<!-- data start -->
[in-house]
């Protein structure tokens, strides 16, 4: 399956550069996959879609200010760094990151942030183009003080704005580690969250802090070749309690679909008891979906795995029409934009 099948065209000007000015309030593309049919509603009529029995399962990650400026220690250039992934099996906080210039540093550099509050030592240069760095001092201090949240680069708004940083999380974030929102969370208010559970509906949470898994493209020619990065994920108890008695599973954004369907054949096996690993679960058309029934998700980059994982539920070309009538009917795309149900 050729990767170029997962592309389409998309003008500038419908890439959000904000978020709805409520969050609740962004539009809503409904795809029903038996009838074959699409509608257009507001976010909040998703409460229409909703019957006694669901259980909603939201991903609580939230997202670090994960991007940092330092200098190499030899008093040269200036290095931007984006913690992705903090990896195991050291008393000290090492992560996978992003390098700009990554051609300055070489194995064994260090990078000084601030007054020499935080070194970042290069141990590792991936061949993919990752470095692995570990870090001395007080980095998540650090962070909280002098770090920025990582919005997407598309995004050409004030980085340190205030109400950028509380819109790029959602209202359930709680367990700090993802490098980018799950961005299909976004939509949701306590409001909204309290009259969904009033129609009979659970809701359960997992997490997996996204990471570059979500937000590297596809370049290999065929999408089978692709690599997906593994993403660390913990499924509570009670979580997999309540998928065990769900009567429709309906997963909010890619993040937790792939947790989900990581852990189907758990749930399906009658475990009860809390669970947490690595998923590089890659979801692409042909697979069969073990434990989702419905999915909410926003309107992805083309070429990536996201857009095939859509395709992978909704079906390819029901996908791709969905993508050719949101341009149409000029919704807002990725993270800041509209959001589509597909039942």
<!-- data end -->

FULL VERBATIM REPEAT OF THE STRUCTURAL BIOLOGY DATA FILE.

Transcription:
[in-house]
């Protein structure tokens, strides 16, 4: 399956550069996959879609200010760094990151942030183009003080704005580690969250802090070749309690679909008891979906795995029409934009 099948065209000007000015309030593309049919509603009529029995399962990650400026220690250039992934099996906080210039540093550099509050030592240069760095001092201090949240680069708004940083999380974030929102969370208010559970509906949470898994493209020619990065994920108890008695599973954004369907054949096996690993679960058309029934998700980059994982539920070309009538009917795309149900 050729990767170029997962592309389409998309003008500038419908890439959000904000978020709805409520969050609740962004539009809503409904795809029903038996009838074959699409509608257009507001976010909040998703409460229409909703019957006694669901259980909603939201991903609580939230997202670090994960991007940092330092200098190499030899008093040269200036290095931007984006913690992705903090990896195991050291008393000290090492992560996978992003390098700009990554051609300055070489194995064994260090990078000084601030007054020499935080070194970042290069141990590792991936061949993919990752470095692995570990870090001395007080980095998540650090962070909280002098770090920025990582919005997407598309995004050409004030980085340190205030109400950028509380819109790029959602209202359930709680367990700090993802490098980018799950961005299909976004939509949701306590409001909204309290009259969904009033129609009979659970809701359960997992997490997996996204990471570059979500937000590297596809370049290999065929999408089978692709690599997906593994993403660390913990499924509570009670979580997999309540998928065990769900009567429709309906997963909010890619993040937790792939947790989900990581852990189907758990749930399906009658475990009860809390669970947490690595998923590089890659979801692409042909697979069969073990434990989702419905999915909410926003309107992805083309070429990536996201857009095939859509395709992978909704079906390819029901996908791709969905993508050719949101341009149409000029919704807002990725993270800041509209959001589509597909039942």